“Hopefully we’re going to all try to go up (to St. Paul) and maybe some residents, too,” she said of the city council.
Walz: $5.3 billion in requests
During a conference call with Greater Minnesota media Wednesday afternoon, Walz said he, as well as House and Senate bonding committees, visited communities to vet the projects.
“We had a record number of requests for state assistance from communities across Minnesota, which is why we took the step of visiting these projects ourselves and getting feedback directly from communities and Minnesotans on what was most important to them,” he said. “It’s Minnesota’s plan, and these are Minnesota’s projects. The need is real, interest rates are low, and the best time to fix a leaky roof isn’t after your house has flooded. The time to act is now.”
Walz said the state is as fiscally sound as ever and needs to start tackling the backlog of infrastructure improvements, from road and bridge repair and replacements to water line reconstruction and expansion. The projects he recommends funding are those that “seemed ready to go,” he said.
“These projects are not going to get cheaper and these communities are in a position where they don’t want to wait anymore,” Walz added.
While the state could seek up to $3 billion in bonding, Walz said his $2 billion plan stays fiscally responsible and won’t jeopardize the state’s Triple A bond rating.
“This is manageable even if we get into a bit of a downturn,” Walz said.
Acknowledging his $2 billion bonding recommendation covers slightly less than 40% of the requests made, Walz said he is prepared to listen to the House and Senate proposals.
Weber said Thursday he anticipates the House will want to bond for more money, while the Senate will be looking for a smaller bond.
“There’s some problems, I think, with his bill,” Weber said of Walz’s recommendations. “There are some very necessary and specific projects (such as rural water) that he has not dealt with. There are some strong needs out there in the countryside.”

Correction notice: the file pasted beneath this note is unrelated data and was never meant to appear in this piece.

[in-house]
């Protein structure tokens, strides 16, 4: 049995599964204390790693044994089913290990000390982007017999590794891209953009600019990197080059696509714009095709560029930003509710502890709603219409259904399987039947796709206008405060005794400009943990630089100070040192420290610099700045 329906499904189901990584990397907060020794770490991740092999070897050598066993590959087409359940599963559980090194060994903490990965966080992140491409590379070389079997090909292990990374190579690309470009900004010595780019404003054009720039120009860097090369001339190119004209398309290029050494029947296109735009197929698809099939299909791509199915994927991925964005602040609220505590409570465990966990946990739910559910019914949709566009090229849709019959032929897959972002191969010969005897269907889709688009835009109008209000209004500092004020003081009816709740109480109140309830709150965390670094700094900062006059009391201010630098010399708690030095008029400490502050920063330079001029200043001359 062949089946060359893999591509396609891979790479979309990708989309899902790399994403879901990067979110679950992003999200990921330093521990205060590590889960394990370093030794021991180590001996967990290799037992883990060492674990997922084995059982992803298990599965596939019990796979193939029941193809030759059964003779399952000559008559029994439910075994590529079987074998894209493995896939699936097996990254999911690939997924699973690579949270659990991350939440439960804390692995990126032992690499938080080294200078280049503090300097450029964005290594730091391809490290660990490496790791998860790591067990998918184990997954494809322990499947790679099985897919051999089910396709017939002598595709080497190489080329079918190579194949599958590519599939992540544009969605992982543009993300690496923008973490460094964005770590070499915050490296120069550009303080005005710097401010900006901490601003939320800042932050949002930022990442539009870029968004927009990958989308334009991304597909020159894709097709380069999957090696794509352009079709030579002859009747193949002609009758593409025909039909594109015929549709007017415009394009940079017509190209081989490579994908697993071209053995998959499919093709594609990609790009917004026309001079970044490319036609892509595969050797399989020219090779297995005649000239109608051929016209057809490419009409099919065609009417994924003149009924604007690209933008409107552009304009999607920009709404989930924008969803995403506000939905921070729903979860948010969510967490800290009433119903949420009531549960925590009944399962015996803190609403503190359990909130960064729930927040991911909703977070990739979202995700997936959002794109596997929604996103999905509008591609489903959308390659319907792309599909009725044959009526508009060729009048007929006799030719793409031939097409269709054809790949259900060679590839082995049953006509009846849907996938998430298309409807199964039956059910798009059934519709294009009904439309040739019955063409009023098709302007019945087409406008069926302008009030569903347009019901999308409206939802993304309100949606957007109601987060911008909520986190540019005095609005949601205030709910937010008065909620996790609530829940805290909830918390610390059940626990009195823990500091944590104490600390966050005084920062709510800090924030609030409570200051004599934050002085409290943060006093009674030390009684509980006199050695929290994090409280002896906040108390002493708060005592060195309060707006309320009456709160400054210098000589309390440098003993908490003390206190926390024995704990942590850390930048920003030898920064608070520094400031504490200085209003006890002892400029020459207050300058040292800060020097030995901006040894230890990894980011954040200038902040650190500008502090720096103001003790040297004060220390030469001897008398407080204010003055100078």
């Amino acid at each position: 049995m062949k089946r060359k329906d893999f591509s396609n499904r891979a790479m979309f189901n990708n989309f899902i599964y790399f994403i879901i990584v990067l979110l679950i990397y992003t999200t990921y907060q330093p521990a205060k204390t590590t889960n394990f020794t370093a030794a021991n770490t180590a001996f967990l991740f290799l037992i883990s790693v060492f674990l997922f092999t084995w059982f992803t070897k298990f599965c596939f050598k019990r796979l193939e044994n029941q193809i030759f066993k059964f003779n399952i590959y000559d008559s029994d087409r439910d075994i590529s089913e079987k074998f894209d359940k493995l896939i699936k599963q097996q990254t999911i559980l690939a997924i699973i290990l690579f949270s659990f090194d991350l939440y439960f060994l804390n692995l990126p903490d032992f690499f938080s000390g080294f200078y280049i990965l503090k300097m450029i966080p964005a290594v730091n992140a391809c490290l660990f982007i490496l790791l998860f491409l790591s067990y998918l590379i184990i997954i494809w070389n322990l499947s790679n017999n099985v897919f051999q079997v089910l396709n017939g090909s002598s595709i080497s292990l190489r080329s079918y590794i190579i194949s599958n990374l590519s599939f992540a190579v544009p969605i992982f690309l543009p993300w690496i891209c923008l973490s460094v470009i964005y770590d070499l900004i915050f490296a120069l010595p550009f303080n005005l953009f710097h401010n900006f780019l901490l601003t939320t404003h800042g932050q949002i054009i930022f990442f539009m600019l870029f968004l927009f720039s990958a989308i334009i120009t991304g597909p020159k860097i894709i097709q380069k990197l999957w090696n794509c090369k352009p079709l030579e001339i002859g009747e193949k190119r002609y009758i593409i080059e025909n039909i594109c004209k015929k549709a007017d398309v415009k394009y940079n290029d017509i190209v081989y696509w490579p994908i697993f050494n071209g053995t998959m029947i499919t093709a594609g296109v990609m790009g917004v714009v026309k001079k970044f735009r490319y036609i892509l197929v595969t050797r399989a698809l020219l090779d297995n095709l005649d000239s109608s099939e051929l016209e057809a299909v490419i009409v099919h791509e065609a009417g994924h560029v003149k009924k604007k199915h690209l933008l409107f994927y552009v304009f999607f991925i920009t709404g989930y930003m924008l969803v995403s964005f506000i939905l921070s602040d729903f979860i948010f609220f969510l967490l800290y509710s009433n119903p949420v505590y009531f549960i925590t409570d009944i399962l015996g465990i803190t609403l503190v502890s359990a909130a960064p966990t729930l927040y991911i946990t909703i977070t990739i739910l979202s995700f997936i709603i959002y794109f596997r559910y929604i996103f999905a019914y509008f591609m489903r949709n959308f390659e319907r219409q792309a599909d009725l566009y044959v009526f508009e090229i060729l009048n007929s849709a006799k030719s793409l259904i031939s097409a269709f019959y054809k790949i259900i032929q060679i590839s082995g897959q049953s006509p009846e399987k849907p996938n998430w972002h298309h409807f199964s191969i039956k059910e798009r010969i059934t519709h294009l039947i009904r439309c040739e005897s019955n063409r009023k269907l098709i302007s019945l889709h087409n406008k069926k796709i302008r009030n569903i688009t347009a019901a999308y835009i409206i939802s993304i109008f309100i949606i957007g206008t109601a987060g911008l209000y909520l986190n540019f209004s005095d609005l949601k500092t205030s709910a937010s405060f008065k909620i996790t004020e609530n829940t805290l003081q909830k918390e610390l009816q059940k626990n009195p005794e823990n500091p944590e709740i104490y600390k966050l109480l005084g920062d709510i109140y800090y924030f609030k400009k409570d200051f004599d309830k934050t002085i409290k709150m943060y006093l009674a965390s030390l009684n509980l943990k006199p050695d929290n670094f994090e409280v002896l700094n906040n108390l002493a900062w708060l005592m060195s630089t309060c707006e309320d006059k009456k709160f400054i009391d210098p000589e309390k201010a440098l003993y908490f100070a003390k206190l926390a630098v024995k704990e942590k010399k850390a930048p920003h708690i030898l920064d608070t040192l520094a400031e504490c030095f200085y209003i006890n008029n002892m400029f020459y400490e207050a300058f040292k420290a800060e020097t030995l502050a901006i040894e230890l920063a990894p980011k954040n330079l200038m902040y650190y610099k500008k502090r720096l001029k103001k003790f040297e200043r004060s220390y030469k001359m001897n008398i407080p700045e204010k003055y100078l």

Despite those needs, Weber thinks $2 billion is too much.
“Just because someone thinks we have the capability (to bond more) doesn’t mean we should always go that route,” he said. “While we have an economy that overall has done well … we have to be mindful that nothing ever stays entirely good.”
While Weber said he was glad to see a couple of projects from his district on the governor’s list, he said, “I have no idea what the chances are of each surviving.”
The Senate bonding committee still plans to conduct one more vetting session — this one in the metro’s suburbs — and may not have a bonding bill ready to present for another couple of months, Weber shared.
“We have a fairly long wait-and-see period here,” Weber said, welcoming constituents to weigh in with the bonding committees on the projects important to them.
Hamilton, meanwhile, said both the Ellsworth City Hall and W.E.L.L. projects are “fantastic and very worthy projects.”
Hamilton joined the House bonding committee’s visit to Worthington, and noted how steering his wheelchair through the West Learning Center gave him the opportunity to show Mary Murphy, chairwoman of the capital investment committee, the building’s inadequacies, particularly for people with disabilities.
“I want to thank the individuals that have worked so hard both in Ellsworth and in Nobles County putting these projects together,” he said. “They've done a fantastic job addressing the details and also building relationships with individuals in St. Paul and the Governor’s Office.”
Working together, regardless of party affiliation, is “the way it needs to be done,” Hamilton said.